Since the seismic shift in Confrontation Clause jurisprudence effected by Crawford v. Washington, 541 U.S. 36 (2004), lower courts have struggled to define precisely which "testimonial statements" are now excluded from evidence unless the government can show both that the declarant is unavailable to testify at trial and there was a prior opportunity for cross-examination of the declarant. The Crawford Court did not define the term "testimonial" exhaustively, leading to some confusion in the ranks. The Court's more recent jurisprudence has been unpredictable, such as its decision last year that the Confrontation Clause requires the government to present live testimony in order to admit lab test results in drug and other cases.

In at least one major category of government-developed evidence, it appears that lower court confusion has led to lower court error in applying Supreme Court precedent. Lower courts have since Crawford generally treated as nontestimonial, and thus impervious to Confrontation Clause objection, co-conspirator statements made to and often recorded by government informants. Recently, for example, the Sixth Circuit held in United States v. Johnson, 581 F.3d 320 (6th Cir. 2009) that statements made by Johnson's co-conspirator, O'Reilly, to a government informant were admissible against Johnson. They qualified as an exception to the hearsay rule under FRE 804(b)(3) as statements against penal interest, where O'Reilly was presumed unavailable to testify because he was likely to assert his Fifth Amendment privilege. As for the Confrontation Clause, the court of appeals held that O'Reilly's statements were nontestimonial because they were not made in response to police interrogation. Id. at 325-26.

The Sixth Circuit cited other, post-Crawford decisions which have likewise held that co-conspirator statements to informants are nontestimonial under the Sixth Amendment. For example, the Third Circuit in United States v. Hendricks, 395 F.3d 173 (3d Cir. 2005), held that statements of co-conspirators made to a CI were admissible under the Confrontation Clause. What underlies the holdings in these cases is the essential proposition that answering the questions of and responding to a government informant is different for Sixth Amendment purposes than making the same type of statements to a known government representative, as in a formal interview with an agent or police officer. The problem with this proposition is that the Supreme Court's Sixth Amendment jurisprudence shows it to be unfounded.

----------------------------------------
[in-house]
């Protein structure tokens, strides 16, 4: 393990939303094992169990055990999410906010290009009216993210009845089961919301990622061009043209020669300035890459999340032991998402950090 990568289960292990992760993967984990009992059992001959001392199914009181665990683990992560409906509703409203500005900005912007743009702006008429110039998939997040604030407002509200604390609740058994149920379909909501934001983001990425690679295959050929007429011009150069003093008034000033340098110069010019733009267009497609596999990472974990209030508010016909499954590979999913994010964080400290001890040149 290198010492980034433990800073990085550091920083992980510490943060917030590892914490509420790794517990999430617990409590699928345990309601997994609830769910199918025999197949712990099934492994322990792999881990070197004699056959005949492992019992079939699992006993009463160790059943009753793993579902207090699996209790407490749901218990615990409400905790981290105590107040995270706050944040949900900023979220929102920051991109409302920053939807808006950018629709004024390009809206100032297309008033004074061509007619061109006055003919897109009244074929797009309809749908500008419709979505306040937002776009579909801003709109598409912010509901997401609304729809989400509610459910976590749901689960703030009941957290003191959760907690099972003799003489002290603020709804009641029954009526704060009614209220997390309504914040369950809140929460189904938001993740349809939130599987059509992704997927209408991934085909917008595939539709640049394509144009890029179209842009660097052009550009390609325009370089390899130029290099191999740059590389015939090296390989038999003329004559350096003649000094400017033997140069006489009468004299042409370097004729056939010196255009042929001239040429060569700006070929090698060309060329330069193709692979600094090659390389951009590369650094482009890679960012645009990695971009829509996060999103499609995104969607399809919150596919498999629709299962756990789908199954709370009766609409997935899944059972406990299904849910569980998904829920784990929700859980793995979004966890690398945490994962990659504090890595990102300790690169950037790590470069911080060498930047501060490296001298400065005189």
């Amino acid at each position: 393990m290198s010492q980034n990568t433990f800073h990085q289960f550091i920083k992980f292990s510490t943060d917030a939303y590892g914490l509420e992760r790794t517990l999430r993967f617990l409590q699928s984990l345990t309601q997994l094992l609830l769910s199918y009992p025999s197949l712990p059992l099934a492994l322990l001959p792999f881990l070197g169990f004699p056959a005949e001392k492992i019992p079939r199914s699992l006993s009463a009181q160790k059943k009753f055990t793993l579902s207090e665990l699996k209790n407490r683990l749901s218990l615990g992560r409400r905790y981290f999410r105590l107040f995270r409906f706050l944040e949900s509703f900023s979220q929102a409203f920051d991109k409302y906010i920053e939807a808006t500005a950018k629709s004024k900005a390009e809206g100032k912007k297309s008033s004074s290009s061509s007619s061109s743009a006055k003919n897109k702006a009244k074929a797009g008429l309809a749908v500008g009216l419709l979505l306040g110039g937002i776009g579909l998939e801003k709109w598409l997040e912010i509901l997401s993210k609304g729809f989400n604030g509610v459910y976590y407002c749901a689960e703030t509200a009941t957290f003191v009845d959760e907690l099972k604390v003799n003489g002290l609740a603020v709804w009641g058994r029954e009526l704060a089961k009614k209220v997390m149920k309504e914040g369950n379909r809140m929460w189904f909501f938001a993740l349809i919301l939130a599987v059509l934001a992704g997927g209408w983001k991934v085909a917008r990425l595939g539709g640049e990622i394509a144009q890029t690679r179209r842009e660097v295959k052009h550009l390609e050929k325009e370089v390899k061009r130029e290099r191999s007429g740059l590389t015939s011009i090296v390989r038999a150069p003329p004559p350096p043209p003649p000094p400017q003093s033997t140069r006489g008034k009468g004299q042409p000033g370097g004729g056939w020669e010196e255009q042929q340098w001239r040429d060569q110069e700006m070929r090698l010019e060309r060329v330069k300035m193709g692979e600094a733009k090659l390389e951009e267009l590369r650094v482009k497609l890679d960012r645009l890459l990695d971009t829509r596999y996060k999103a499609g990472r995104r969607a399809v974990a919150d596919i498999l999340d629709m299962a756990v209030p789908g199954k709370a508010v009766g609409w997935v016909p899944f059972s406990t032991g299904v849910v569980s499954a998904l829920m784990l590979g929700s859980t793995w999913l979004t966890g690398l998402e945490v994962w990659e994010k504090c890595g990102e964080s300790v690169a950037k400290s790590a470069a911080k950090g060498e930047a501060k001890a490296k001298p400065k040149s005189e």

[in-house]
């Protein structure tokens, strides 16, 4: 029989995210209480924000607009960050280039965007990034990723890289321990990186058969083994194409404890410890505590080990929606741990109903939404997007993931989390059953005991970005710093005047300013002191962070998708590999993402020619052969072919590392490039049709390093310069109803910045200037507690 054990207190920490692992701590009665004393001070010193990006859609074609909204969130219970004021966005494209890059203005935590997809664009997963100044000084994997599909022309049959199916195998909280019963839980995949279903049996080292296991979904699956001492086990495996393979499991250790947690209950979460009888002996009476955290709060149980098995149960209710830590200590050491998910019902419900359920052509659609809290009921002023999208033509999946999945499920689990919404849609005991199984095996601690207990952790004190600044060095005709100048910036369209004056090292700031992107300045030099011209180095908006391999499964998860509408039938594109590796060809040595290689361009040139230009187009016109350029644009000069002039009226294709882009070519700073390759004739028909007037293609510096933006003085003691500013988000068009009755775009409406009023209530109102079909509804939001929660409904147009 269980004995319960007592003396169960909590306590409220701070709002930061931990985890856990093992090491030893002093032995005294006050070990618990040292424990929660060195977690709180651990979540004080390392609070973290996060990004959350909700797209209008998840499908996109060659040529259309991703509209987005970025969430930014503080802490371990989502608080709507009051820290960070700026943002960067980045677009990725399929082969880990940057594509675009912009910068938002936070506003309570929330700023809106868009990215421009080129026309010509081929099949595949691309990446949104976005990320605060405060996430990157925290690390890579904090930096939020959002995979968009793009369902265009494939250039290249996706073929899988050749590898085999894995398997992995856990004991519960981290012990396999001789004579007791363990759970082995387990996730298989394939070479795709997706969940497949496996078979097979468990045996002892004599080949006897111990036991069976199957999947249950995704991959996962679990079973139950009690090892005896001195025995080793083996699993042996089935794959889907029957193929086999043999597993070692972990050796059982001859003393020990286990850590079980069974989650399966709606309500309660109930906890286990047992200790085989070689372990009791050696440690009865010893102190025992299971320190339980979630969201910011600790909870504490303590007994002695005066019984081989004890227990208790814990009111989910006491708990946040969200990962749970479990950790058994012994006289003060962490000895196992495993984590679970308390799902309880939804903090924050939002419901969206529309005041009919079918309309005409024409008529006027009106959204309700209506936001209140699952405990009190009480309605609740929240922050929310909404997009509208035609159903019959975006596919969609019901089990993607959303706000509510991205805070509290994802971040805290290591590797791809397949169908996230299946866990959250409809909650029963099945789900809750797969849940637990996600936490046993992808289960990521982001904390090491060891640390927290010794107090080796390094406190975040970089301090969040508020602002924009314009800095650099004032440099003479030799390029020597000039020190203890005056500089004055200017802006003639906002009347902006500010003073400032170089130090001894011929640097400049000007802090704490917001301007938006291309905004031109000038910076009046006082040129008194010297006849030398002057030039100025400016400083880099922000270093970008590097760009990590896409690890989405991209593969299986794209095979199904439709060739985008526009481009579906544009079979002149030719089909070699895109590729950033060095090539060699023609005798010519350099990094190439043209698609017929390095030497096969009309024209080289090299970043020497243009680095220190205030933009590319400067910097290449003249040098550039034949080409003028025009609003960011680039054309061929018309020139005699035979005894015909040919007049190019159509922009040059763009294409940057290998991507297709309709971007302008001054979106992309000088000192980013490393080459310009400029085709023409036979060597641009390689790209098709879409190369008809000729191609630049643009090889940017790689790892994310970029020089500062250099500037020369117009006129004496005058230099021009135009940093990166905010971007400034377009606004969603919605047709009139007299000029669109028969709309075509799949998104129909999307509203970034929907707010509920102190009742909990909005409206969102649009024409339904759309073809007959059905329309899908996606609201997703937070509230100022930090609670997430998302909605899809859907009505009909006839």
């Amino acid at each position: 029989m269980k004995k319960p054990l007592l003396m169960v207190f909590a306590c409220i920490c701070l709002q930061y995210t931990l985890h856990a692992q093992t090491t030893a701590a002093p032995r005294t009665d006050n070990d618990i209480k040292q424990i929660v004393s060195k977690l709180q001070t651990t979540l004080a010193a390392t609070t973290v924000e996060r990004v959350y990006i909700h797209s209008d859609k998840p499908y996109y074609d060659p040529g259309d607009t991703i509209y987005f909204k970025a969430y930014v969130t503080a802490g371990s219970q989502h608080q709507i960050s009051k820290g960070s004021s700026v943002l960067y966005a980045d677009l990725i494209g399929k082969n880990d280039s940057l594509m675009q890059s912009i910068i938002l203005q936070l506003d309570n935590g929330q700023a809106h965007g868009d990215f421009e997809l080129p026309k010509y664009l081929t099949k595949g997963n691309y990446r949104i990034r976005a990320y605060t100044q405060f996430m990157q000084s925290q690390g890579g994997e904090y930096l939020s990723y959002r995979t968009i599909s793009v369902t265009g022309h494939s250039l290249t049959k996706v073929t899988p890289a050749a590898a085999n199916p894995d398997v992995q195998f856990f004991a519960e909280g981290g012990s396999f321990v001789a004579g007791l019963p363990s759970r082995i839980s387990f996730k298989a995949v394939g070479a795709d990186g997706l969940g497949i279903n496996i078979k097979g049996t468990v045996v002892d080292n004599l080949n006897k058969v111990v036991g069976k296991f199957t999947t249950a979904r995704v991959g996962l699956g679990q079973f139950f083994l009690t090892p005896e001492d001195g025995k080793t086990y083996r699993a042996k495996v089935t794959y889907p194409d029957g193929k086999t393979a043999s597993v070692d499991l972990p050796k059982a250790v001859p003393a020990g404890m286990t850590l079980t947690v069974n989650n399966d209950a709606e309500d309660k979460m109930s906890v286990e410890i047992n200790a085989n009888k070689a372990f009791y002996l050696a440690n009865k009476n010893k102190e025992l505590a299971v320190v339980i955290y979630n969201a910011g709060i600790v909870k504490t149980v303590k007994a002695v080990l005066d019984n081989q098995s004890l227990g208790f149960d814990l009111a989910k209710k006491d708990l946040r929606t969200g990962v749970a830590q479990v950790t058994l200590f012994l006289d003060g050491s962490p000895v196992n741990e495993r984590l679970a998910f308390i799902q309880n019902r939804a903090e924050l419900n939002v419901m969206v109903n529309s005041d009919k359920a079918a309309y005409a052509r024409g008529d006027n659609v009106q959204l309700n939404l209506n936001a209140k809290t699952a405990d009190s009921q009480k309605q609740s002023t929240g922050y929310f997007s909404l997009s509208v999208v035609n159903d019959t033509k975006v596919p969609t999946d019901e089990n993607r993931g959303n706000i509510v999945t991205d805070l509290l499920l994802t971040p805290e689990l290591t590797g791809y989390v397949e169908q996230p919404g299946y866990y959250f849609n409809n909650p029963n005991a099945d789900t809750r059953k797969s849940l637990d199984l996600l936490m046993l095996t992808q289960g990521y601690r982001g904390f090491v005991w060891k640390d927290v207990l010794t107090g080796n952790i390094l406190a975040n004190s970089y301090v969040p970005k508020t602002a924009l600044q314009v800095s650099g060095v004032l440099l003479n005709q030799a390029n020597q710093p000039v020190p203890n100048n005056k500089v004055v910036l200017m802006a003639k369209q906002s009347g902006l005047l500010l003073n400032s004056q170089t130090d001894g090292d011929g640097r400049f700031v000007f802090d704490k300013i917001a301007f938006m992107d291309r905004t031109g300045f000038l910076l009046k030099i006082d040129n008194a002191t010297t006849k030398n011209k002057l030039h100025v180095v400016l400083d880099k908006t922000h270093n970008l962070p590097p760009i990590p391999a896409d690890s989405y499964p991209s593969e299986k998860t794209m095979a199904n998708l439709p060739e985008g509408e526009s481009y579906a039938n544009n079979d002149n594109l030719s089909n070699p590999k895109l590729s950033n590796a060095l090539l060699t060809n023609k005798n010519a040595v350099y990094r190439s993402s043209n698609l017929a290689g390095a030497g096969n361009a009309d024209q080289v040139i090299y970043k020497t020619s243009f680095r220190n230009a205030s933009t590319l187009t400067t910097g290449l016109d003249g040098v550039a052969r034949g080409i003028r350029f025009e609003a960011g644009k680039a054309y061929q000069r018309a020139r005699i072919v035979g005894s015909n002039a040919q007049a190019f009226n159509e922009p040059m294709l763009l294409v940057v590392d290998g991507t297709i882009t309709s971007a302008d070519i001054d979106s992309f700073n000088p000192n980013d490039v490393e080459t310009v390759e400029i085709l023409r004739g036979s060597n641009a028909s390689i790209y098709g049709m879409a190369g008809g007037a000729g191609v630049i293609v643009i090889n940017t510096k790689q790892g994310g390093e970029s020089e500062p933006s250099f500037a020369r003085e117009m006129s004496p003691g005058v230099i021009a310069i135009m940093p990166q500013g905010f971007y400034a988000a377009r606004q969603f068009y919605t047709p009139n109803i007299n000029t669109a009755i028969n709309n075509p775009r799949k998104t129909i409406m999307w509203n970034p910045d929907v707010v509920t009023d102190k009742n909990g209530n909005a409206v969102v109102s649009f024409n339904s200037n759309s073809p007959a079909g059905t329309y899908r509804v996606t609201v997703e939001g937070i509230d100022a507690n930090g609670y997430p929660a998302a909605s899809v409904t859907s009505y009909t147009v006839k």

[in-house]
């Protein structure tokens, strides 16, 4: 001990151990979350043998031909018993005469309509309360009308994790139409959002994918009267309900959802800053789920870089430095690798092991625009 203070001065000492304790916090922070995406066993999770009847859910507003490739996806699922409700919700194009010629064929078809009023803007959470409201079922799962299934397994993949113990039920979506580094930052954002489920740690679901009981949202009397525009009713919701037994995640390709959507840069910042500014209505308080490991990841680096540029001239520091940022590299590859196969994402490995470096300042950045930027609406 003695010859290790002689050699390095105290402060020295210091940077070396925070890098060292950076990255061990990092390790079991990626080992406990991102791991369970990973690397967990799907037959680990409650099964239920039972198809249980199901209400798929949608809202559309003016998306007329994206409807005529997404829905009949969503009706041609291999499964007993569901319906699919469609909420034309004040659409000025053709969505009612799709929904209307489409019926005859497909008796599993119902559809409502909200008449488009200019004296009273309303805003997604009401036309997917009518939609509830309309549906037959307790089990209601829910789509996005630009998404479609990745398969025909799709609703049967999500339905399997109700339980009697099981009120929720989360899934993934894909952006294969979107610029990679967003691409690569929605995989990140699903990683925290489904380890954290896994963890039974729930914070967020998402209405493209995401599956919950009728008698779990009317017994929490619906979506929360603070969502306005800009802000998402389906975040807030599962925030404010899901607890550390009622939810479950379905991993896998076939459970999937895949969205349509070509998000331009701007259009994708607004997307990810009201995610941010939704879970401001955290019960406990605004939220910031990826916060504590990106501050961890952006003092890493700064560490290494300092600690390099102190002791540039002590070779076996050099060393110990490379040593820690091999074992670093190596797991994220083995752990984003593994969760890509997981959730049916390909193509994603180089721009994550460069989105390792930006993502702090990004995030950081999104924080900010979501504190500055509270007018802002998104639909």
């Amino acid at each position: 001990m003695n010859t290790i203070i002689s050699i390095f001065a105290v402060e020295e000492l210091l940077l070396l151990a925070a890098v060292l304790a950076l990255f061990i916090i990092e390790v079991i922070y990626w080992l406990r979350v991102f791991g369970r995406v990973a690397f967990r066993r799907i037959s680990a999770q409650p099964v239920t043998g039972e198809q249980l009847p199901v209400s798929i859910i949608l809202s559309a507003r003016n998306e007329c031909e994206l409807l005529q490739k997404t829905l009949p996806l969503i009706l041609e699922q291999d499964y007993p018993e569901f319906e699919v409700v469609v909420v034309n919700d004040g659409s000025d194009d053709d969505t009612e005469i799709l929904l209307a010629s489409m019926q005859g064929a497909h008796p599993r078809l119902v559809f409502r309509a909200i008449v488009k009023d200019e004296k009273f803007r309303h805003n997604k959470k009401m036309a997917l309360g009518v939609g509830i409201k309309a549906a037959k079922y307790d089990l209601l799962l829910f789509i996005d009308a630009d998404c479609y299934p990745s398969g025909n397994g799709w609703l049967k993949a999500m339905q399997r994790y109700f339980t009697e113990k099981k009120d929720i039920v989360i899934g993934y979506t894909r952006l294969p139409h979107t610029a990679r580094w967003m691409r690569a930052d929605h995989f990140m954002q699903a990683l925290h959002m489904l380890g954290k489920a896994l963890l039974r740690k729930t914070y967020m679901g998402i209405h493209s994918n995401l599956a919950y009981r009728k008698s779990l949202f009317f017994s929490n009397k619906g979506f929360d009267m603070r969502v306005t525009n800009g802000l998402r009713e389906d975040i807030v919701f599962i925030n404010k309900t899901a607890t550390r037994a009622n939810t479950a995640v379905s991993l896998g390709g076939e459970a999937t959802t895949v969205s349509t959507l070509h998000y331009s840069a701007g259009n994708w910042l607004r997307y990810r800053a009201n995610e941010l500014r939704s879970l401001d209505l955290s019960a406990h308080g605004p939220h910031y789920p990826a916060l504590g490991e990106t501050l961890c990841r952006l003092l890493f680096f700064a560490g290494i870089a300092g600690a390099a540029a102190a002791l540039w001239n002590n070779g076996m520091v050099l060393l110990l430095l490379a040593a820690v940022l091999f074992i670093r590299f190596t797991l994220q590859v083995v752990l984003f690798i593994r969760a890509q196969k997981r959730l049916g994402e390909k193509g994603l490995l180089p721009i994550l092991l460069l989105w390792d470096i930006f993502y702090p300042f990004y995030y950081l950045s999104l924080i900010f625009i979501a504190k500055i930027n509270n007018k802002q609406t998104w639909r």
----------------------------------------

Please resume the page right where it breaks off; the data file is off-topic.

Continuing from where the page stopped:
In Massiah v. United States, 377 U.S. 201 (1964), the Court long ago held that it was a violation of the Sixth Amendment to admit at trial the statements of the defendant made to a government informant after he had been arrested and his right to counsel had attached. To the argument that there was a meaningful difference under the Sixth Amendment between post-charge interrogation by the police and interrogation by an informant working for the police, the Court said unequivocally:

It is true that in the Spano [v. New York] case [excluding a post-indictment confession] the defendant was interrogated in a police station, while here the damaging testimony was elicited from the defendant without his knowledge while he was free on bail. But [the Sixth Amendment rule] must apply to indirect and surreptitious interrogations as well as those conducted in the jailhouse.

Under Massiah, then, the distinction drawn in cases like Johnson and Hendricks based on whether the interrogator is or is not wearing a uniform and carrying a badge is a meaningless one. If the person to whom statements are made is either a law enforcement agent or one doing the bidding of law enforcement, then those statements should be deemed "testimonial" under the Sixth Amendment and they should not be admitted unless the declarant is unavailable at trial and was subject to cross-examination about the statement at an earlier time. The second element of that test will never been met in the informant situation and those statements should be thrown out.